I ran some tests. Before I go into the results, I spoke to a mechanical engineer, and his feeling was that as long as the surface area and energy was the same, the difference between 2 X 8 oz vs. 1 X 16 oz would be very minor. We'll see...
-Breezy with some strong gusts
-Air temp 90F
-Water temp 77F
-Snow Peak 600 w/homemade lid (for 16 oz), 3.5" dia., ~48 cu in.
-Cup from Snow Peak Solo set w/homemade lid (for 8 oz), 3.75" dia., ~25 cu in.
-Homemade windscreen, 3" high, about 1/2" away from pots.
-Sunnyside Denatured Alcohol
-Polder digital meat thermometer
-210F = "boil"
OK, here are the typical results:
16 oz water, 29 ml fuel (about a fl. ounce)
210F @ 9:56, no leftover fuel.
8 oz water, 29 ml fuel (about a fl. ounce)
210F @ 4:56, first 8 oz. (Pot was dumped into a Sea to Summit X-Mug, refilled, then placed back on stove--about 15 seconds.)
210F @ 9:41, second 8 oz., no leftover fuel.
When the second 8 oz boiled, the first 8 oz. had dropped down to 167F. After both were combined to make 16 oz (167F & 210F), the net temp was 185F.
It looks like gross boil time is is about the same. With a stove that gives full output for 10 minutes (the Decagon roars for about 4 minutes after priming, then settles down), maybe some time savings would be realized. (This also suggests that the Decagon is optimized to boil 16 oz at once and conserve fuel--sort of.) The first cup's boil time includes priming (when the pot is not on the stove) so actual boil time is only 4:56 - 1:34 = 3:22. But by the time the second pot is added, the stove is about to settle down, and the pot is no longer receiving the same amount of energy as the first, so actual boil time is 9:41 - (4:56 + 0:15) = 5:11. Perhaps if you only need 12 oz for your meal, you could boil 6 oz. then 6 oz and realize more of the higher output in the first 4 minutes.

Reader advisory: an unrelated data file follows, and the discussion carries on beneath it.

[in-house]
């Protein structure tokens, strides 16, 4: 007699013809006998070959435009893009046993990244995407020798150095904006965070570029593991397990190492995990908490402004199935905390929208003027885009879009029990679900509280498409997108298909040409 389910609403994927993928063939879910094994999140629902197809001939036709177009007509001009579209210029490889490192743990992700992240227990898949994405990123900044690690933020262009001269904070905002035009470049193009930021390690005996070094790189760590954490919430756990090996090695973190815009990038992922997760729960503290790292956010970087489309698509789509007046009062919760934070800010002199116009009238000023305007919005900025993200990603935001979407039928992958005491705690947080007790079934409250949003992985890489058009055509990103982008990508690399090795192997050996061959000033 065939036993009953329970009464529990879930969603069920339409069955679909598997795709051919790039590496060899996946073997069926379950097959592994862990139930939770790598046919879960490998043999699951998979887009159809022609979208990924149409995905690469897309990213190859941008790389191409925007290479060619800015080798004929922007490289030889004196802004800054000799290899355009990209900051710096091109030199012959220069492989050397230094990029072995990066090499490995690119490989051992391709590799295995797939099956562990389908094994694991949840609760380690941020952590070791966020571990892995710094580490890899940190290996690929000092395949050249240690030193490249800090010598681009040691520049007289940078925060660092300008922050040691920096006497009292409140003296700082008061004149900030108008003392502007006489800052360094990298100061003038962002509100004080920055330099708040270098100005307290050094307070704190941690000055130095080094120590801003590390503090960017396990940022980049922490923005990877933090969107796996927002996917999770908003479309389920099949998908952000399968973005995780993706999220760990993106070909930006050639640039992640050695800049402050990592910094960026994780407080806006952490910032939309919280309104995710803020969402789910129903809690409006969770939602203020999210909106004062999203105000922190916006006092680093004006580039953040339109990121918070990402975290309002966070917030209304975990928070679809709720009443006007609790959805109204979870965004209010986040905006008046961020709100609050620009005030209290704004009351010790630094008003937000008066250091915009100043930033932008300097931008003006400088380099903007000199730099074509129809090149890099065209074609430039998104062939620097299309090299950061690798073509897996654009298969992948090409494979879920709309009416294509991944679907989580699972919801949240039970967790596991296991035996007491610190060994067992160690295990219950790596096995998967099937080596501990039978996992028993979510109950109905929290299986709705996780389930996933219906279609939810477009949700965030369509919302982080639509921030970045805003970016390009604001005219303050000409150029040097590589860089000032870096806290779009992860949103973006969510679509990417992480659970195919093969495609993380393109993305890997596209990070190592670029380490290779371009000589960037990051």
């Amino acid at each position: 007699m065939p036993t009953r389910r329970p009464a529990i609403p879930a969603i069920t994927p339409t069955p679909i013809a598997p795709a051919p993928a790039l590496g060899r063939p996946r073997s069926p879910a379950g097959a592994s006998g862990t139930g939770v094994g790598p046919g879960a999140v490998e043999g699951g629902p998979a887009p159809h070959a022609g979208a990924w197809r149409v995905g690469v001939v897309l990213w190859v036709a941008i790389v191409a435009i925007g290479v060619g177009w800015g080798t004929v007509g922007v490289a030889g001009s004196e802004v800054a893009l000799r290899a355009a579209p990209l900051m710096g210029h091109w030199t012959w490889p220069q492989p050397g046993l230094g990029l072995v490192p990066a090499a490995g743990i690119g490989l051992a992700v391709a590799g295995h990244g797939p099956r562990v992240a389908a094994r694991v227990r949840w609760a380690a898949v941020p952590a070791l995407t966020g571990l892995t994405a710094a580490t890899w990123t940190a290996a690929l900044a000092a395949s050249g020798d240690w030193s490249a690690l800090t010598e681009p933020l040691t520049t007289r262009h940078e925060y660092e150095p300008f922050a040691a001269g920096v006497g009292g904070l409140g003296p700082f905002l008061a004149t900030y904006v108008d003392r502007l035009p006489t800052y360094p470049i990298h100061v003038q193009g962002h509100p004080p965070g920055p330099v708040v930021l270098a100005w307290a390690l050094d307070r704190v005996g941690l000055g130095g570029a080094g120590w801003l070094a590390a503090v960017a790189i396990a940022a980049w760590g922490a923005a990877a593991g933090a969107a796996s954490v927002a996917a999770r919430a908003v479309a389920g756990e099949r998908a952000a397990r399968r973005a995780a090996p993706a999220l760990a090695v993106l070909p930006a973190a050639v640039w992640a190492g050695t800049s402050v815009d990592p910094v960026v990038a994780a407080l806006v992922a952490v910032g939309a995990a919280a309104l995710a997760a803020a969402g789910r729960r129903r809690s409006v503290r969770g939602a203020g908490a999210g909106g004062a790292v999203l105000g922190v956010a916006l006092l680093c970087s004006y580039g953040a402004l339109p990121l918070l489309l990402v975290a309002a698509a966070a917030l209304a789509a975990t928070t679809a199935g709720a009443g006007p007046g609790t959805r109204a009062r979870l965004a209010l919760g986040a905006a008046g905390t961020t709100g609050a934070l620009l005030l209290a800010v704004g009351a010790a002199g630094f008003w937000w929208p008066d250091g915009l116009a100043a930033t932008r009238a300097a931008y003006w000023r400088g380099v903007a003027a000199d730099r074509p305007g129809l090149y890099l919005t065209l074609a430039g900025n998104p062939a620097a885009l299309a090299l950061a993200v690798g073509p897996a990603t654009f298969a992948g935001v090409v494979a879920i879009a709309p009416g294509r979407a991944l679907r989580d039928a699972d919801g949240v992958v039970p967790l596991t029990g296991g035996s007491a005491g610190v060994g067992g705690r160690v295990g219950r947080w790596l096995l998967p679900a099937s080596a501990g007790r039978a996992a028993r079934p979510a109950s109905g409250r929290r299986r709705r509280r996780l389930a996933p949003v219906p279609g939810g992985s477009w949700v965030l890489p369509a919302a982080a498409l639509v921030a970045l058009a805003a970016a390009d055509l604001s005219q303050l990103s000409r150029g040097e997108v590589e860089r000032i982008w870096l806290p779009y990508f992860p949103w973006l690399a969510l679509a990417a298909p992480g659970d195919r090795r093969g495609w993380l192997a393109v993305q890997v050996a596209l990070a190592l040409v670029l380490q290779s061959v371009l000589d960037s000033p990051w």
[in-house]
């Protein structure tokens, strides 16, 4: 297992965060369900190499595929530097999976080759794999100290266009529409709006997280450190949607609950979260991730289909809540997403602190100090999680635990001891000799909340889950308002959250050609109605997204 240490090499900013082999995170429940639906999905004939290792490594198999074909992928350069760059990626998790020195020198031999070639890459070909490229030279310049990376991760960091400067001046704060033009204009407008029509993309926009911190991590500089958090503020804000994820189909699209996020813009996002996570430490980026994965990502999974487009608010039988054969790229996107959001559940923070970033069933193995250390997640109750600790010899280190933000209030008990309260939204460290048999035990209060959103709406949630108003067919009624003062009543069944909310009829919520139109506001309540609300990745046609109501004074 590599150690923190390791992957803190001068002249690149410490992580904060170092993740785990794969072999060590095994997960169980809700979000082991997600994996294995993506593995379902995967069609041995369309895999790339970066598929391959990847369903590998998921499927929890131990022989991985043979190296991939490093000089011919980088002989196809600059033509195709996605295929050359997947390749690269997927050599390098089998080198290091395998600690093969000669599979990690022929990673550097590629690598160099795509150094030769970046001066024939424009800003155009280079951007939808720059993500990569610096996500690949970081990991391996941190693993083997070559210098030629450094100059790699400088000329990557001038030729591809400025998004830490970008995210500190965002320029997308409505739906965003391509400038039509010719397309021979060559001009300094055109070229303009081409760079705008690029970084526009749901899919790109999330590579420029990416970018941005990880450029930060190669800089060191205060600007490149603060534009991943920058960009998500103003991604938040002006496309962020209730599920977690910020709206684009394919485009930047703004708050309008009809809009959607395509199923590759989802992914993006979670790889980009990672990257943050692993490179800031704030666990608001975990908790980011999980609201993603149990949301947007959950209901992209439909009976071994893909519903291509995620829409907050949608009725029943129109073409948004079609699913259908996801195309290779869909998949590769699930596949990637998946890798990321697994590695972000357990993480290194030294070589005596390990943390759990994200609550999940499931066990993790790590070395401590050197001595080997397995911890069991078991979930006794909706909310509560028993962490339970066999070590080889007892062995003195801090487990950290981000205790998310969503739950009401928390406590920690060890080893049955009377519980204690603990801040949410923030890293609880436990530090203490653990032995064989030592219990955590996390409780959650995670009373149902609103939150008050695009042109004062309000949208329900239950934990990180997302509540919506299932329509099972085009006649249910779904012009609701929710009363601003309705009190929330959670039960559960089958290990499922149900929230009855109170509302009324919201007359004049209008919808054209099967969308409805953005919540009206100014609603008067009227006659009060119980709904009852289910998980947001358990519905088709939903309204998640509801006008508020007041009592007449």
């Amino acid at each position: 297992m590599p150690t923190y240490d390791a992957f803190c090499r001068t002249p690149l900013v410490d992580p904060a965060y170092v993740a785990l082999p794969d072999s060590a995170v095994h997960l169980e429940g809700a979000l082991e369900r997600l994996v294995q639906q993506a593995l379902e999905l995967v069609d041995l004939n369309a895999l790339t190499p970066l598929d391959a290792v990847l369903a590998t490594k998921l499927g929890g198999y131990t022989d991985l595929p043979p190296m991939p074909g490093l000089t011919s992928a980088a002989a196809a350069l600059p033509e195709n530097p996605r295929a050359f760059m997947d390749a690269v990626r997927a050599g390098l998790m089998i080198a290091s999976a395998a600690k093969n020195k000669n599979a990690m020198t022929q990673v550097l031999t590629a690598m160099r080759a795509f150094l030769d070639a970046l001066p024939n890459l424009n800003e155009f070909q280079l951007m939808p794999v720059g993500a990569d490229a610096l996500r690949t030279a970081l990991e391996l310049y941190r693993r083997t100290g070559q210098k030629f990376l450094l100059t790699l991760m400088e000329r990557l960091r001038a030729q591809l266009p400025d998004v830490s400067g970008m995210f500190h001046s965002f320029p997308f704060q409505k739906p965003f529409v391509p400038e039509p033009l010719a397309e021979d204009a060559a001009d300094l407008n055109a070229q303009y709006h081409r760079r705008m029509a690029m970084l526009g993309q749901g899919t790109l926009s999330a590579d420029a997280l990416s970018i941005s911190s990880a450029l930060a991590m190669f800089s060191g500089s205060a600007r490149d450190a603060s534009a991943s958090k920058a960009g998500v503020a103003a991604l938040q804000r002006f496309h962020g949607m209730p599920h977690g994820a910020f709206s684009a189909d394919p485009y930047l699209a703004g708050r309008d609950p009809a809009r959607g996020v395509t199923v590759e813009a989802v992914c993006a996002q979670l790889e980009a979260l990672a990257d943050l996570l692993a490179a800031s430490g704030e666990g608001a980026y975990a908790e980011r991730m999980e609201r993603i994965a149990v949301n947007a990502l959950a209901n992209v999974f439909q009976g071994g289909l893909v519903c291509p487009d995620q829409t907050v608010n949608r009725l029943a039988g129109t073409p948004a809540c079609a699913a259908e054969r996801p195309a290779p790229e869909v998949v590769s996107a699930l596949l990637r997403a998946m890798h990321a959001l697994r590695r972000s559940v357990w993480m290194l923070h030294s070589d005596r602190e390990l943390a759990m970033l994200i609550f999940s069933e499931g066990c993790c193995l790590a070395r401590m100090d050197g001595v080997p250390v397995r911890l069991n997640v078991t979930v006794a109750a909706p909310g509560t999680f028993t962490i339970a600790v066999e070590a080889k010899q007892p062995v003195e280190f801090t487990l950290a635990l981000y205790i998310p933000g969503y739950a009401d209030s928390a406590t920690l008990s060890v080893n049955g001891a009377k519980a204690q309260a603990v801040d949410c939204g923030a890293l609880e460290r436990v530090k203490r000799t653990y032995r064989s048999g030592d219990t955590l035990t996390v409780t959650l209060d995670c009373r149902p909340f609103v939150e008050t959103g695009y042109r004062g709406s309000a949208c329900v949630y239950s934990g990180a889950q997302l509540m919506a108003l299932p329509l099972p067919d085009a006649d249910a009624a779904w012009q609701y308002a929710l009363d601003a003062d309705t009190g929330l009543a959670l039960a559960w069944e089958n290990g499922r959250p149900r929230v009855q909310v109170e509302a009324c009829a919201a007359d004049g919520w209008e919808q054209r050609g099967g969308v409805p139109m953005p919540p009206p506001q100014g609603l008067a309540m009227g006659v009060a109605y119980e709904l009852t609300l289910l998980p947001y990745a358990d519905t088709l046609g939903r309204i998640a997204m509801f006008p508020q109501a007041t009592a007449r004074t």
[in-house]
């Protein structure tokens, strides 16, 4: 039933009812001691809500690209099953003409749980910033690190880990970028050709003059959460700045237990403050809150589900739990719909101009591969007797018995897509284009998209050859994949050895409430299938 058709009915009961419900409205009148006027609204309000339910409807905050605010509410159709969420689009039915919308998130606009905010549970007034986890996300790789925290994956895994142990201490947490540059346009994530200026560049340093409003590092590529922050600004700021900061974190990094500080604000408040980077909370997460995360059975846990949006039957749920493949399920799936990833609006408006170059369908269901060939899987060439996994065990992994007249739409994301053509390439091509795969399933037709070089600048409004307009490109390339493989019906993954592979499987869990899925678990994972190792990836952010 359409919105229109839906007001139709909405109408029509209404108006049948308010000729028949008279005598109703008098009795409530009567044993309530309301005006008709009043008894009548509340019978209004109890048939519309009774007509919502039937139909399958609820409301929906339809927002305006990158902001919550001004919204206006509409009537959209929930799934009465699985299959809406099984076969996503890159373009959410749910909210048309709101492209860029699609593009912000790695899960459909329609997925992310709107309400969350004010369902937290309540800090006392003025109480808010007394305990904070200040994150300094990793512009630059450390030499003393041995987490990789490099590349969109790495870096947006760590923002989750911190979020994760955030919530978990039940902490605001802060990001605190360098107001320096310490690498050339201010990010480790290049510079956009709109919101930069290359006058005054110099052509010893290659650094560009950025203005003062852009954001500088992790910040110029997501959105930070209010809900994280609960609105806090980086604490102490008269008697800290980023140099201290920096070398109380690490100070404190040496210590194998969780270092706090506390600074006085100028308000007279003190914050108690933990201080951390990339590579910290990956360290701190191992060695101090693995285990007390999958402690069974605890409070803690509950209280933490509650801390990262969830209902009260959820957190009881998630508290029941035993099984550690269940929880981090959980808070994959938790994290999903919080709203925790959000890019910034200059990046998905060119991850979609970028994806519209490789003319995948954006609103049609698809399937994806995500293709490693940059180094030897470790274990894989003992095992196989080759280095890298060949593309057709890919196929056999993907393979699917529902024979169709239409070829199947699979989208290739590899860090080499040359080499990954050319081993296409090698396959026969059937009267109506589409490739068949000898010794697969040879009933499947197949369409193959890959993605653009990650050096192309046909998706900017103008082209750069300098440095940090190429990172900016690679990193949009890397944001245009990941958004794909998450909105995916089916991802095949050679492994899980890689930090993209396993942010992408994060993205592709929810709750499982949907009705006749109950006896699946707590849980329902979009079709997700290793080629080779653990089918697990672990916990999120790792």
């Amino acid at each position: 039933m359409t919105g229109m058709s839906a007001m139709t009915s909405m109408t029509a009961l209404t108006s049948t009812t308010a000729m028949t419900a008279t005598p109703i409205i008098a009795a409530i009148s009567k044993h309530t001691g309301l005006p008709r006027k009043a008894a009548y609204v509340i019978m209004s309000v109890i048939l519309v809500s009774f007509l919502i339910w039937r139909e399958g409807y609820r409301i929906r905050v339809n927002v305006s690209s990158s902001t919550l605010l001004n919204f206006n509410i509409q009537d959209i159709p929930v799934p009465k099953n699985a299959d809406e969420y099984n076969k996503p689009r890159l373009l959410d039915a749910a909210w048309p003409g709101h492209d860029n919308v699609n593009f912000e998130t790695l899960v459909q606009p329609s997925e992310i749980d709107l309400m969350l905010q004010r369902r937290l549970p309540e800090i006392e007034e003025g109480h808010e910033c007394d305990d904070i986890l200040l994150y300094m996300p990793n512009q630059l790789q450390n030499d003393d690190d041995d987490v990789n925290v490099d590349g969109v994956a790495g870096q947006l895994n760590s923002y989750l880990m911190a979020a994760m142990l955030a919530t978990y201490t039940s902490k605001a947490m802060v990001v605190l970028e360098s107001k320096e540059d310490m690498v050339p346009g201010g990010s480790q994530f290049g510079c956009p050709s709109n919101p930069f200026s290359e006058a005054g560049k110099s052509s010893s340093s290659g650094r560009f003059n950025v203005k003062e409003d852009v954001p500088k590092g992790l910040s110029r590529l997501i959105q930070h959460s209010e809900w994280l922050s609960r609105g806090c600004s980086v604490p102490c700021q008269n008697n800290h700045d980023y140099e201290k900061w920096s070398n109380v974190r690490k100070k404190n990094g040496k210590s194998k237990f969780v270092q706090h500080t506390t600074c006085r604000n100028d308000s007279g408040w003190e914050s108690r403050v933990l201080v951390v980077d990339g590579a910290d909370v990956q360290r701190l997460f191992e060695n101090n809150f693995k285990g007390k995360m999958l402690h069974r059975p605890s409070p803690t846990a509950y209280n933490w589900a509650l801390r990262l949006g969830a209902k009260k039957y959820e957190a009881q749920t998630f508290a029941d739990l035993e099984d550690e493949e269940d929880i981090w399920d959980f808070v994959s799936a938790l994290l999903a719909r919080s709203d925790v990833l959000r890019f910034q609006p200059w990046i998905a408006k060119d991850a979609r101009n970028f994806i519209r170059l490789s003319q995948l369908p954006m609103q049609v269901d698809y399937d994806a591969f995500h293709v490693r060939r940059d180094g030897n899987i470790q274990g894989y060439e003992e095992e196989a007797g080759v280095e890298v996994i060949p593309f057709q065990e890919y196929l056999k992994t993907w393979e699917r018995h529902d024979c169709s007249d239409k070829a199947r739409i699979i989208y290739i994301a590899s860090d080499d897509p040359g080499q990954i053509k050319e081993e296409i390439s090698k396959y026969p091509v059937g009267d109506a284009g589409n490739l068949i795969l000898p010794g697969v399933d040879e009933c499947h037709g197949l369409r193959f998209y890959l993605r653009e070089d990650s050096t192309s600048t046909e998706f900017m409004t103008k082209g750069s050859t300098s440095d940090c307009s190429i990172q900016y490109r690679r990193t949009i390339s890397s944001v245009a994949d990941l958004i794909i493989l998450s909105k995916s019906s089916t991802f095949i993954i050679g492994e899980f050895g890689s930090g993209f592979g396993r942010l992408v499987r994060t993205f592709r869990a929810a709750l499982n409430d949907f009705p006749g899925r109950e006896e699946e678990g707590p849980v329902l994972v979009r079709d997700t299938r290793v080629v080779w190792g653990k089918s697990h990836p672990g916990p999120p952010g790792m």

Is 185F good enough to rehyrdate a meal? Is 8 oz of 210F water followed by another 8 oz of water 5 min later going to ruin the meal? Given the variances of my own field cooking I'd say this is acceptable especially if using a cozy. Besides, I don't like really hot coffee or scalding food.
Alcohol stoves vary. Fuels vary. Environmental conditions affecting alcohol stoves vary. Windscreens vary. I purposely chose to do these tests outdoors in a worst-case scenario. But most importantly, hikers' needs and wants vary, and admittedly, breaking a single cooking step into two to save a few ounces won't strike a chord with most.
The Decagon isn't the most highly regarded stove; it needs to be filled fully for each boil for best performance. From what I've seen, other stoves don't have this requirement (they'll just burn shorter with less fuel), which may skew the numbers more favorably.
In less windy conditions I can usually boil 16 oz. in my Snow Peak 600 mug using only 25 ml of fuel, but the wind was a real drain for these tests and I kept running out of fuel, thus the odd 29 ml amount. (I dispense fuel with a child's medicine dispenser that looks like a syringe, and is marked in 10 ml increments.) Also, if your windscreen is too short or you dawdle changing out pots of water, you may experience flame-out on the stove in windy conditions. You may (or have to!) experiment with your setup to see if this works for you.
You'll need a place to store the boiled water if not using it right away; I used a Sea to Summit X-Mug, which is a 2.5 oz. collapsible mug made from silicone. Mostly too heavy otherwise, it happens to fit perfectly as a cap to the Snow Peak Solo cup when collapsed, and holds 16 oz. of water. (It also provides a larger cup of coffee than the Solo Cup does.) Inside the Solo cup I can fit my pot lid, a folding spork, a tiny scrub pad, and a tiny bottle of Dr. Bronner's soap.
1.9 - Solo Cup + Homemade Lid (the lid by itself is immeasurable)
1.9 - Total
25 cu in volume
3.2 - Snow Peak 600 Mug + Homemade Lid
48 cu in volume
40% reduction in weight and near 50% reduction in volume. (OK, if you include the X-Mug, add another 2.5 oz., but the volume remains the same.)
So if you're looking to trim pack volume a bit, and you can use boiling water in 8 oz. increments, and you don't mind fiddling with a pot change, and you don't necessarily need boiling water for meals and coffee, then this may work for you. YMMV